Health and Wealth on a Global Scale: Take Aways from my Trip to South Africa
This February, I embarked on my fourth international trip and first African trip to Johannesburg, South Africa. Being a Black American in Africa was a surreal experience that I could write endless blog posts about, and I thoroughly enjoyed my time in the beautiful city of Joburg. However, in the middle of so much joy, I was faced with a level of sadness over something that I knew about but wasn’t prepared to face up close: social and health inequities are global. And around the globe black people receive the short end of the stick when it comes to these inequities. Nowhere is that more apparent than South Africa.
South Africa’s history leading up to it’s current state of wealth and health inequality is an interesting one. South Africa has seen a substantial amount of economic growth since the end of the apartheid era, enjoying the 4th largest GDP of any African country in 2014. The city of Johannesburg serves as an economic and financial hub for the entire continent and houses the 3rd largest hospital in the world. However, despite its increased economic prosperity and health care infrastructure, South Africa faces some of the greatest wealth and health inequities on the globe. Let’s start with wealth first.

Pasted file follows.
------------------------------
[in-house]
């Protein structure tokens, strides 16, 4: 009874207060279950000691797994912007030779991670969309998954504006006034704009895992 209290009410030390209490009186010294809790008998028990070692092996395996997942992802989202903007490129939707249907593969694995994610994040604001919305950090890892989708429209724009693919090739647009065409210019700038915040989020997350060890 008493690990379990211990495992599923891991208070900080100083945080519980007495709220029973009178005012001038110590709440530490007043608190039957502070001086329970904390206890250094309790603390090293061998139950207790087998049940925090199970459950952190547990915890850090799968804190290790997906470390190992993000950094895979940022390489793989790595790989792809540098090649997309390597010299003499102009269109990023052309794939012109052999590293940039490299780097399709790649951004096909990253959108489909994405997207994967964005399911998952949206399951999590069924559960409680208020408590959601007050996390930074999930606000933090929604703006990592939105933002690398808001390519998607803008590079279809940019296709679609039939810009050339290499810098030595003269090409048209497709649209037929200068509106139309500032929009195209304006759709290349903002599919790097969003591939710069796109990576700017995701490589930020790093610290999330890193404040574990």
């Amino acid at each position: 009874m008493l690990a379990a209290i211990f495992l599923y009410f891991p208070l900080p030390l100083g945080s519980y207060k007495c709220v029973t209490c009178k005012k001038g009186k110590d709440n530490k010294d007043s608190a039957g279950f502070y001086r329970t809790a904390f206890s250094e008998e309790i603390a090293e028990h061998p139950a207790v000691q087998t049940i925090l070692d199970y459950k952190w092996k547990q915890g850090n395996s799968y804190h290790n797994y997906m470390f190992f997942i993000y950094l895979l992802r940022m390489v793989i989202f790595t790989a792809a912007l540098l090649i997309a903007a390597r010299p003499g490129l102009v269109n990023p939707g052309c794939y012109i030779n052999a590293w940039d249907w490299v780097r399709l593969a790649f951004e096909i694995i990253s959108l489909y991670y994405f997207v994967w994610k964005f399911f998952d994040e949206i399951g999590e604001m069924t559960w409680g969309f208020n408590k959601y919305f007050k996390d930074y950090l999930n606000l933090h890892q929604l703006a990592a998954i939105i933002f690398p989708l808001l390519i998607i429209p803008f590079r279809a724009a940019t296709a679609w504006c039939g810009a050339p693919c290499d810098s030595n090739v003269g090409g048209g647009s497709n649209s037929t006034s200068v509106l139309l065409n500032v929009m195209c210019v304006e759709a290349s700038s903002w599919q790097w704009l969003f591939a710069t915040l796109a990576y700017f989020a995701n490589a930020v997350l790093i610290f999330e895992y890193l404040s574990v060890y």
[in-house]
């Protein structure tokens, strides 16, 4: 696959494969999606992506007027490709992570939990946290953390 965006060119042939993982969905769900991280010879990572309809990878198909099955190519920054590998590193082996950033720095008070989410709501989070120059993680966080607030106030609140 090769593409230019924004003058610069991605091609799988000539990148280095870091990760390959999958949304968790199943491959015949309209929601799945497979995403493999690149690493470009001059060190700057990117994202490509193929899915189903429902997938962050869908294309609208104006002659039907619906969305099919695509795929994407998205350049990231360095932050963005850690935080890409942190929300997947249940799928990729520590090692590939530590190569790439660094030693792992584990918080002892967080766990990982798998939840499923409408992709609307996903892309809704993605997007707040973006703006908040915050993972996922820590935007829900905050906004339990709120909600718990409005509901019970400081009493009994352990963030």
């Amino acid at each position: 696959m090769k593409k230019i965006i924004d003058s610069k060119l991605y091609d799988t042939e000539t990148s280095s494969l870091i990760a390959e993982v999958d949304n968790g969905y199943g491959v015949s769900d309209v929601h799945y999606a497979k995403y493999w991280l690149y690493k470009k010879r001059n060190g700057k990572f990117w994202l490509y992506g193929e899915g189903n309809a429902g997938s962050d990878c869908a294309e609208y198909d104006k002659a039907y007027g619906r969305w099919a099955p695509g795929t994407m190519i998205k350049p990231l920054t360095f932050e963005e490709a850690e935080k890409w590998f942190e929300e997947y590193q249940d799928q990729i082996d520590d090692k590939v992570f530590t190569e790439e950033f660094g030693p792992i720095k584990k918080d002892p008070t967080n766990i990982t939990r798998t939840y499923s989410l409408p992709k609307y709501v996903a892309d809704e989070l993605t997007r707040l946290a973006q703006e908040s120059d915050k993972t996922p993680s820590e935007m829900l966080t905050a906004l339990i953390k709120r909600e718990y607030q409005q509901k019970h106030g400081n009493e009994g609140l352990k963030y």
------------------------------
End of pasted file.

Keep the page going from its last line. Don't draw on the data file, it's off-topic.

South Africa’s Gini Coefficient, which is a measure of the even distribution of income in a society (0 being perfectly equal distribution of income and 100 being perfectly inequal), is 63.4. That is one of the highest in the entire world and indicative of the surprisingly widening income gap in post-apartheid South Africa. Apartheid-driven urban planning has led to current poverty traps for many of the nation’s black population, and past racial segregation has served as an effective and lasting tool in limiting black people’s access to quality education, employment and other economic resources necessary to thrive.
Health and wealth are inherently interconnected, and the country's jarring income inequality has led to drastic health disparities. Despite being one of the wealthiest countries in Africa, millions of black citizens have worsened health outcomes due to lack of access to basic living necessities like fresh water, proper housing infrastructure and conditions, and adequate sanitation. 17% of the global impact of HIV is in South Africa (and overwhelmingly affecting black citizens), and while infant mortality rates for white residents in 2005 where 18/1000 live births, they were 74/1000 among black residents. Additionally, although Joburg houses one of the largest hospitals in the world, the health care system in South Africa has been built in such a way that black citizens have unequal access to the care that is available. Approximately 84% of (mostly black) South Africans are uninsured and rely on services provided by the public health sector, yet only 30% of the country's doctors work for this sector.
These statistics are disheartening. Seeing this inequity up close and personal was disheartening. But I also felt oddly empowered. One of the more memorable moments on the trip for me was spending time with students and the directors of Kliptown Youth Program, a black-run academic program born out of apartheid South Africa to empower black youth through educational development, arts and athletics (shameless plug: donate. follow them on social media. get involved). And that moment made me feel even more proud that we all outchea doing the work to change these negative statistics. The movement to better the wellbeing of black people is global!